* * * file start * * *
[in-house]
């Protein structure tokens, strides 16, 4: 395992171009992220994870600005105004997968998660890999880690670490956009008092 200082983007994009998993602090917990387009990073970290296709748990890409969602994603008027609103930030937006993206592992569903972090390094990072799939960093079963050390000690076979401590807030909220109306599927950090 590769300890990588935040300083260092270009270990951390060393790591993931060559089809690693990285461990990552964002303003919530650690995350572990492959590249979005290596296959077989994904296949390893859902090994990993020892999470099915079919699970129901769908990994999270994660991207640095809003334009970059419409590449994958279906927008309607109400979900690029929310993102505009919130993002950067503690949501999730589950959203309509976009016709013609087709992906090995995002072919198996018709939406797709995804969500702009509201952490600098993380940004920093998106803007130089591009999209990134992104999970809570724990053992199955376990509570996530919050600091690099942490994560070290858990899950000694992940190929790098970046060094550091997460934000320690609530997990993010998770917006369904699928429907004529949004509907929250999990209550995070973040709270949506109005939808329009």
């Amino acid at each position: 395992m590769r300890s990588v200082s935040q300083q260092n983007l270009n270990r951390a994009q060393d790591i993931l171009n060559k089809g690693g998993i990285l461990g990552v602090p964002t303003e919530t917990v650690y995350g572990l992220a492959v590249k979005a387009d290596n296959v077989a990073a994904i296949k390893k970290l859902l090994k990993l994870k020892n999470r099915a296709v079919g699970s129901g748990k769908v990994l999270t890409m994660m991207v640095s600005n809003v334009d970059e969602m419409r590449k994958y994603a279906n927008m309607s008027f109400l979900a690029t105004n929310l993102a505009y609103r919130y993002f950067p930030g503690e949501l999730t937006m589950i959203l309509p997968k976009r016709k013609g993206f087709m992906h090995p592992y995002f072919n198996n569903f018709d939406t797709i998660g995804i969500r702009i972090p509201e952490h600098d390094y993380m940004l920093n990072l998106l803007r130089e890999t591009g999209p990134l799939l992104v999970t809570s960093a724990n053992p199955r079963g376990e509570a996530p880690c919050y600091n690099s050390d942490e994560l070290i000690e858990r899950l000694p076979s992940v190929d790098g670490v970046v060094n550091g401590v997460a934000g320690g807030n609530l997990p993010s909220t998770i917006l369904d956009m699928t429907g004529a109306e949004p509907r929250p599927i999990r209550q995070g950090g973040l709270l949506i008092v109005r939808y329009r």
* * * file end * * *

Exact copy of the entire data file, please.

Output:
[in-house]
């Protein structure tokens, strides 16, 4: 395992171009992220994870600005105004997968998660890999880690670490956009008092 200082983007994009998993602090917990387009990073970290296709748990890409969602994603008027609103930030937006993206592992569903972090390094990072799939960093079963050390000690076979401590807030909220109306599927950090 590769300890990588935040300083260092270009270990951390060393790591993931060559089809690693990285461990990552964002303003919530650690995350572990492959590249979005290596296959077989994904296949390893859902090994990993020892999470099915079919699970129901769908990994999270994660991207640095809003334009970059419409590449994958279906927008309607109400979900690029929310993102505009919130993002950067503690949501999730589950959203309509976009016709013609087709992906090995995002072919198996018709939406797709995804969500702009509201952490600098993380940004920093998106803007130089591009999209990134992104999970809570724990053992199955376990509570996530919050600091690099942490994560070290858990899950000694992940190929790098970046060094550091997460934000320690609530997990993010998770917006369904699928429907004529949004509907929250999990209550995070973040709270949506109005939808329009």
């Amino acid at each position: 395992m590769r300890s990588v200082s935040q300083q260092n983007l270009n270990r951390a994009q060393d790591i993931l171009n060559k089809g690693g998993i990285l461990g990552v602090p964002t303003e919530t917990v650690y995350g572990l992220a492959v590249k979005a387009d290596n296959v077989a990073a994904i296949k390893k970290l859902l090994k990993l994870k020892n999470r099915a296709v079919g699970s129901g748990k769908v990994l999270t890409m994660m991207v640095s600005n809003v334009d970059e969602m419409r590449k994958y994603a279906n927008m309607s008027f109400l979900a690029t105004n929310l993102a505009y609103r919130y993002f950067p930030g503690e949501l999730t937006m589950i959203l309509p997968k976009r016709k013609g993206f087709m992906h090995p592992y995002f072919n198996n569903f018709d939406t797709i998660g995804i969500r702009i972090p509201e952490h600098d390094y993380m940004l920093n990072l998106l803007r130089e890999t591009g999209p990134l799939l992104v999970t809570s960093a724990n053992p199955r079963g376990e509570a996530p880690c919050y600091n690099s050390d942490e994560l070290i000690e858990r899950l000694p076979s992940v190929d790098g670490v970046v060094n550091g401590v997460a934000g320690g807030n609530l997990p993010s909220t998770i917006l369904d956009m699928t429907g004529a109306e949004p509907r929250p599927i999990r209550q995070g950090g973040l709270l949506i008092v109005r939808y329009r």